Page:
In the Tuesday evening workers group I rarely plan any "extra activity". Most often it occurs spontaneously, depending on time and inclination. This is the advantage of working in a very well equipped and organised environment: everything is at hand, which makes organised spontaneity always a possibility.
Just a minute, was that a hint of hesitation?
The reactions that I received yesterday to my suggestion that we painted the beautiful snowy landscape were very interesting. One woman was immediately engaged but the gentleman seen in a picture on my previous posting and at the top of this one, was very hesitant. This man with athetoid cerebral palsy had surprised himself with his dexterity last week when we were sweet- making and he was about to do the same with painting. His arms, which tend to flail around when he attempts to grasp something, suddenly calmed when he quite spontaneously extended two fingers of one hand on to the forearm of the other hand, which held the paint brush. In this manner he painted to his heart's content! There was not one drop of paint or water flying across the room as he feared might be the case and had prompted his initial hesitation
What did I do?
I certainly didn’t teach him to paint. I certainly didn’t teach him how to hold a paint brush. The time was much too short. What I did do was to give him was the opportunity to be active.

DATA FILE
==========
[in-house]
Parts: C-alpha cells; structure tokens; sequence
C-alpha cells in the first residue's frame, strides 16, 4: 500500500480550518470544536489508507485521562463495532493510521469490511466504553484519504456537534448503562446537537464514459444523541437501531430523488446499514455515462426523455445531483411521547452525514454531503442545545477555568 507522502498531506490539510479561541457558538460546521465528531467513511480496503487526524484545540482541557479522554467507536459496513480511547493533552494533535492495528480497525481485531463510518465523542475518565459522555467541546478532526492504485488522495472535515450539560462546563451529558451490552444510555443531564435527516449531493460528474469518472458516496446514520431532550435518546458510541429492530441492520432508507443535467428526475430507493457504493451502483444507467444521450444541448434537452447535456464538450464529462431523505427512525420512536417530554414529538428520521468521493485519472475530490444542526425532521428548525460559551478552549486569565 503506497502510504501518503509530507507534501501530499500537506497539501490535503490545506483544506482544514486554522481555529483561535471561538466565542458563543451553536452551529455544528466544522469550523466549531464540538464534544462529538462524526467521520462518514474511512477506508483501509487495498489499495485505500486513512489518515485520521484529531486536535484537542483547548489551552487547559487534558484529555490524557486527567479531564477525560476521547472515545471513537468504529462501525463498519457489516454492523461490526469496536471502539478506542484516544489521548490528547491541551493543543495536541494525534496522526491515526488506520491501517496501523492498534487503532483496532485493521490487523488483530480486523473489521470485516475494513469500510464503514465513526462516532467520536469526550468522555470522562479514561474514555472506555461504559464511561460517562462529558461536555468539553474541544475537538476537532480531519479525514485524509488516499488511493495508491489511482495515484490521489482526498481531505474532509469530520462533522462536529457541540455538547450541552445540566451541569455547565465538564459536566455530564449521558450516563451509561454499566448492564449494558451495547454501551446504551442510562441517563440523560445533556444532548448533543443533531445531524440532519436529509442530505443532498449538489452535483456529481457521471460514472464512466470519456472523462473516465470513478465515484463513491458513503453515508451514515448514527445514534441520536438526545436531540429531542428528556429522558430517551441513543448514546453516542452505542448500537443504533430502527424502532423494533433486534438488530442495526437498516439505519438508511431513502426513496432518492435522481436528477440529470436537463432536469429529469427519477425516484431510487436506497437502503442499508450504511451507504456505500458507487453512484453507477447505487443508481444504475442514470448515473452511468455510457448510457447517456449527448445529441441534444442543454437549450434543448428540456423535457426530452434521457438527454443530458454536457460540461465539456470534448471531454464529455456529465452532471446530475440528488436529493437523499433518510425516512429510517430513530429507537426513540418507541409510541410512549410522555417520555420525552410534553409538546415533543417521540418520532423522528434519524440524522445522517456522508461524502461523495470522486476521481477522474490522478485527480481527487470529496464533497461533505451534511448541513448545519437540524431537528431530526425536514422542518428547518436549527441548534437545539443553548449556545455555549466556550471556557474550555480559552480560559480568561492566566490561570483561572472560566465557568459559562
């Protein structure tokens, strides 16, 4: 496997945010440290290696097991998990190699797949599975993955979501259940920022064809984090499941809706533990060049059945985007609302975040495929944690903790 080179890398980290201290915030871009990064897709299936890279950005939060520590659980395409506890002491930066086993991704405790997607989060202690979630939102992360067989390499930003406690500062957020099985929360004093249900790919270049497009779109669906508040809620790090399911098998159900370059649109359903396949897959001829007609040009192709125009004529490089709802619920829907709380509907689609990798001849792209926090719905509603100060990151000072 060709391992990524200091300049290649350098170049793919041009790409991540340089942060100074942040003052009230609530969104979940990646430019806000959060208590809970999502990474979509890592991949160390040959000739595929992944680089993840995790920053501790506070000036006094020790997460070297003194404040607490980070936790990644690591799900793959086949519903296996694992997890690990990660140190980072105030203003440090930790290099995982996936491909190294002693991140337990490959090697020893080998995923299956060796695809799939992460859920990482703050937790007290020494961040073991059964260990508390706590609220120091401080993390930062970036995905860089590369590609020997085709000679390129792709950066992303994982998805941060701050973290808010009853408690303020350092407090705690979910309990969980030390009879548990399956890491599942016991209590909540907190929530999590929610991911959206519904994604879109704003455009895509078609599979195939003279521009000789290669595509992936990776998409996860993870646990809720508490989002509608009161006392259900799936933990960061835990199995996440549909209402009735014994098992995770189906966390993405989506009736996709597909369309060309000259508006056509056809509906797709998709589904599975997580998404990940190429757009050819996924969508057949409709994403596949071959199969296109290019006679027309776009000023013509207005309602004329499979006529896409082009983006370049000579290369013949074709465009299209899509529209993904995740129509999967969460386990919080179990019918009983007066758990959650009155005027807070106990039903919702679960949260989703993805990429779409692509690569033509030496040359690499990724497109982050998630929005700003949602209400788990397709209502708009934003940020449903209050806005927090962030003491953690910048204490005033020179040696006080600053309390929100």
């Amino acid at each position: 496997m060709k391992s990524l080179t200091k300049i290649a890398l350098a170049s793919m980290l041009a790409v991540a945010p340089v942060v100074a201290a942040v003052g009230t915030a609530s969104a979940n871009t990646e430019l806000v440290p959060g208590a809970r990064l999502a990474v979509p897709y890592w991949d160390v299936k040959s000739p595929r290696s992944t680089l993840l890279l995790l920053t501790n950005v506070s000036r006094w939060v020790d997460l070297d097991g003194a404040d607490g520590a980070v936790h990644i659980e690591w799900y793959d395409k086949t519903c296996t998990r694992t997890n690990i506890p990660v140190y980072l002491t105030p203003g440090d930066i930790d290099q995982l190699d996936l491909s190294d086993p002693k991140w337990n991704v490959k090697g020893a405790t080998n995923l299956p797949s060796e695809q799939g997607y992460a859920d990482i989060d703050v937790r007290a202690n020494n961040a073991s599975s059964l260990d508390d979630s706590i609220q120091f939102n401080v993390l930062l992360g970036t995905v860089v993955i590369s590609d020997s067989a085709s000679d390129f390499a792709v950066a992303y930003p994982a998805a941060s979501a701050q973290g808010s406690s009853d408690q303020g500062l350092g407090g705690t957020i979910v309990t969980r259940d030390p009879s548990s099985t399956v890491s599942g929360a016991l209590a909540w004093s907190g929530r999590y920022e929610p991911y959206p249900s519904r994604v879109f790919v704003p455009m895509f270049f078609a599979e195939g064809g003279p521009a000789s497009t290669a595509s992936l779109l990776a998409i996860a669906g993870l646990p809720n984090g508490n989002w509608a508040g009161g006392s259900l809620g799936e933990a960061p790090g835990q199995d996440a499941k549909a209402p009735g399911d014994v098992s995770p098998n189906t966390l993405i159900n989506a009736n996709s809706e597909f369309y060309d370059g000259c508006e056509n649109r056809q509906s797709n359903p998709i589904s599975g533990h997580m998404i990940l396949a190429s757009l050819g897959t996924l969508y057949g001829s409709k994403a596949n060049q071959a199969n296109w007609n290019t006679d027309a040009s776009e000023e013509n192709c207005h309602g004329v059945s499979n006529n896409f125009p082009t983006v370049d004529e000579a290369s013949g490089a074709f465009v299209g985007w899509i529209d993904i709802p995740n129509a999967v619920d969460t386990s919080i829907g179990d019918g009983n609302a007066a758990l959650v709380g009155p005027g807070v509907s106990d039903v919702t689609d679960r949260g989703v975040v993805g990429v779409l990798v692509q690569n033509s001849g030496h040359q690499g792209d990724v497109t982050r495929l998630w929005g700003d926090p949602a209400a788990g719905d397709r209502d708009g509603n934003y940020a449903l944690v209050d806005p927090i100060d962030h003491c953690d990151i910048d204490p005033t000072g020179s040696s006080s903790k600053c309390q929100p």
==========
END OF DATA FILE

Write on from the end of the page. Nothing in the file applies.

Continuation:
In the group I give him the opportunity to use his arms and hands in many situations and, as most athetoid clients do, he finds his own solutions, usually by combining the many suggestions that I make to suit his needs.
When I suggested painting he was afraid, as this is a relatively new activity for him and he had yet to discover that some of the solutions he uses in other activities in his life could be just as well implemented here, or very easily adapted. I reacted to this fear by not reacting at all and by assuming that all would be fine (and being, as always, prepared to clear up lots of mess if necessary).
I had actually planned on sitting down and painting with them but I was so engrossed in observing how this young man controlled his movements so spontaneously that I got stuck with the camera in my hand instead of a paintbrush.
Again, I ask myself, what did I do? Initially I had ranted on about the lovely light and colours and dancing snow but my client just wanted to give it a go and overcome his fear, especially as the other lady was almost finished with her snow-covered trees. So all I did was to stick the chosen paper on the table, squirt the delicious paint on a plate, arrange three different-sized paint-brushes beside it and say “Off you go”! And off he went, very successfully at that, in the manner described above, calmly creating a picture that he was very proud of.
Just a Minute
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